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Lions Club All-Star Game a ‘labor of love’ for founders

Milt Dickerson did not waiver when answering the question.

Did he ever envision being one of the main coordinators for the Kensington Lions All-Star Football Classic in 2015 after helping organize the first game in 1976?

“Never thought that far ahead,” said Dickerson, a retired commercial banker. “It’s been a labor of love. We’ve all worked very hard at it and made it a successful project.”

That project once again takes center stage at 7 p.m. Wednesday at Depew High School when the 40th edition of the contest takes place. The game pits Western New York’s top graduated senior talents against each other in a North-versus-South format.

The North is coached by Rich Robbins of Canisius along with his staff of assistants and Lockport coach Greg Bronson. The South is headed by Brian Wilson of Depew and his staff with an assist from Alden’s Rob Currin.

While those who signed letters of intent to play at Division I Football Bowl Subdivision schools (formerly Division I-A) won’t be playing, there are still plenty of talents participating. Seven of the 22 seniors who earned spots on the All-Western New York first team will play, including Canisius’ 1,600-yard rusher Mitch Thomas and his teammate, defensive back Josh Huffman; ferocious Burgard center/linebacker Roderick Morrow and North Tonawanda’s versatile-do-everything quarterback Chris Woodard. Nick Ames (Williamsville North) will also participate before attempting to walk-on at UB.

“All the kids are excited about it,” Robbins said. “It’s an honor for them. They talk about older siblings they’ve had play in the game or teammates that they’ve had play in the game the last couple of years so they’re excited about their chance to get out there and compete in front of the whole city.”

Representing one’s high school one final time in an all-star game is neat, but that’s not the sole purpose of the contest. It’s a fundraiser meant to help others. Proceeds from the game will once again benefit various charities, the biggest being Kids Escaping Drugs – which has received more than $100,000 since forming a partnership with the Lions Club roughly 12 years ago.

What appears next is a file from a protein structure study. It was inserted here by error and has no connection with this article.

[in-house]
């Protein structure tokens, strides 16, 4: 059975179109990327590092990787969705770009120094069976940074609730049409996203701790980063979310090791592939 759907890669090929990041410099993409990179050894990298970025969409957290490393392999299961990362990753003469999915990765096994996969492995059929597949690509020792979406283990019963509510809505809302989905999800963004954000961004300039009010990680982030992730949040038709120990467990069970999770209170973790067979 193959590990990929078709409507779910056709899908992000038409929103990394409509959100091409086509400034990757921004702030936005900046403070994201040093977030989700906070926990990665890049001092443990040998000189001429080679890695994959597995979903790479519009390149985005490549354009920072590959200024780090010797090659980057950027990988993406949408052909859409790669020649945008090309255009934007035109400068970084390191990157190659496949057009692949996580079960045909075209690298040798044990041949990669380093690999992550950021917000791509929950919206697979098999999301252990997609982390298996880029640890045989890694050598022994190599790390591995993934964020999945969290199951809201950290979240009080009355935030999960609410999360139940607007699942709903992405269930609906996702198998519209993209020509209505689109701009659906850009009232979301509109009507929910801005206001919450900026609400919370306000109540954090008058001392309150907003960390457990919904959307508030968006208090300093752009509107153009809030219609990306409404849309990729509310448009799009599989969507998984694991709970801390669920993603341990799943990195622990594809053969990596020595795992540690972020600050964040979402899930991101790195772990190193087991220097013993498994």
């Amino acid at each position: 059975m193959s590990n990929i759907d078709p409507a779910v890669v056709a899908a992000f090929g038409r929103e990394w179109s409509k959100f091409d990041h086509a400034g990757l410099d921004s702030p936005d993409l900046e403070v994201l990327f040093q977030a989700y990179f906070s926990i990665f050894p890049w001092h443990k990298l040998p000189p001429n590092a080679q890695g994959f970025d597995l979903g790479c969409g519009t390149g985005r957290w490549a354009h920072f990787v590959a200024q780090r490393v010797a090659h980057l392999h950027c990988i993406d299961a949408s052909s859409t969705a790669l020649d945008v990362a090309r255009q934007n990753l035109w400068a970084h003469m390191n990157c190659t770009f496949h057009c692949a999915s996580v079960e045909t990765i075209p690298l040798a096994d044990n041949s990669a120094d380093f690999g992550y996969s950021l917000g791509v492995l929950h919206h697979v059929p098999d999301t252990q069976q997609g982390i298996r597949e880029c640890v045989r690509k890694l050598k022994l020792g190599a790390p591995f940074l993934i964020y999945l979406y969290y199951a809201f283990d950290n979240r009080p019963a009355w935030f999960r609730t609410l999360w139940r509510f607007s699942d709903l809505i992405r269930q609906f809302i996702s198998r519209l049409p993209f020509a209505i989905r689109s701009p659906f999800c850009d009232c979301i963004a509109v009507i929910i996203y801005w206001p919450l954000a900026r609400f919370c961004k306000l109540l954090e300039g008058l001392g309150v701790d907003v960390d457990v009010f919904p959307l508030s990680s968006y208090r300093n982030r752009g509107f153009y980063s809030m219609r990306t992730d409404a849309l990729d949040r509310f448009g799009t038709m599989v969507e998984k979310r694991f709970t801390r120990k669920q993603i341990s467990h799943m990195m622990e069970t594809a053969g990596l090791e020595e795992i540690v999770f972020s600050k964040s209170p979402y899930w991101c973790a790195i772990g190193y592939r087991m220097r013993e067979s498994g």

“Even though it’s a football game and they’re getting to show their talents, they’re doing this for others,” Wilson said of the charitable aspects of the game. “Hopefully it’s not lost on them.”

To think the all-star game failed to make a profit prior to the Lions Club’s involvement. The UB alumni organized an all-star contest sanctioned by the NCAA in 1975. However, the group failed to make the required 40 percent profit.

Football coaches Gene Zinni and the late Harry Chambers approached Dickerson about taking over the game. The trio, all members of the Lions Club, made a presentation to have the organization take over the event effective in 1976.

“The Lions had strong ties to local football and we felt we could make this a fundraiser where the Western New York community could benefit from the monies raised from the game,” Dickerson said.

The group did that through hard work, controlling expenses and acquiring non-profit status. It pays for neither stadium use nor referees.

“There’s no expenses related to anybody that’s involved with the game,” Dickerson said. “The only expenses are those that are directly responsible for equipment and whatever is necessary to run the game.

“We just made sure we controlled our expenses and watched every penny we spent. On the income side, we sold ads, sponsorships and tickets and all the other things that make it a financial success.”

Zinni is still involved in the organization of the game. Dickerson has had family members help him over the years, too.

Twenty-nine Lions game alumni have at least had a cup of coffee with NFL teams. Current active NFLers who played in the Lions Club classic include James Starks (Green Bay), Corey Graham (Bills) and Brett Kern (Tennessee).

Dickerson mentioned he remembered Starks had a big game back in 2005. But he said he’s usually too busy to keep up with what’s happening on the field.

“I’m wherever I’m needed” during the game, Dickerson said. “I don’t get much of a chance to watch. … I could be anywhere. It’s just wherever a fire has to be put out.”

Per usual, the game will be played in four 15-minute quarters. Both coaches said they plan to use balance on offense even though the North and South have accurate quarterbacks with big-time arms and lofty passing numbers.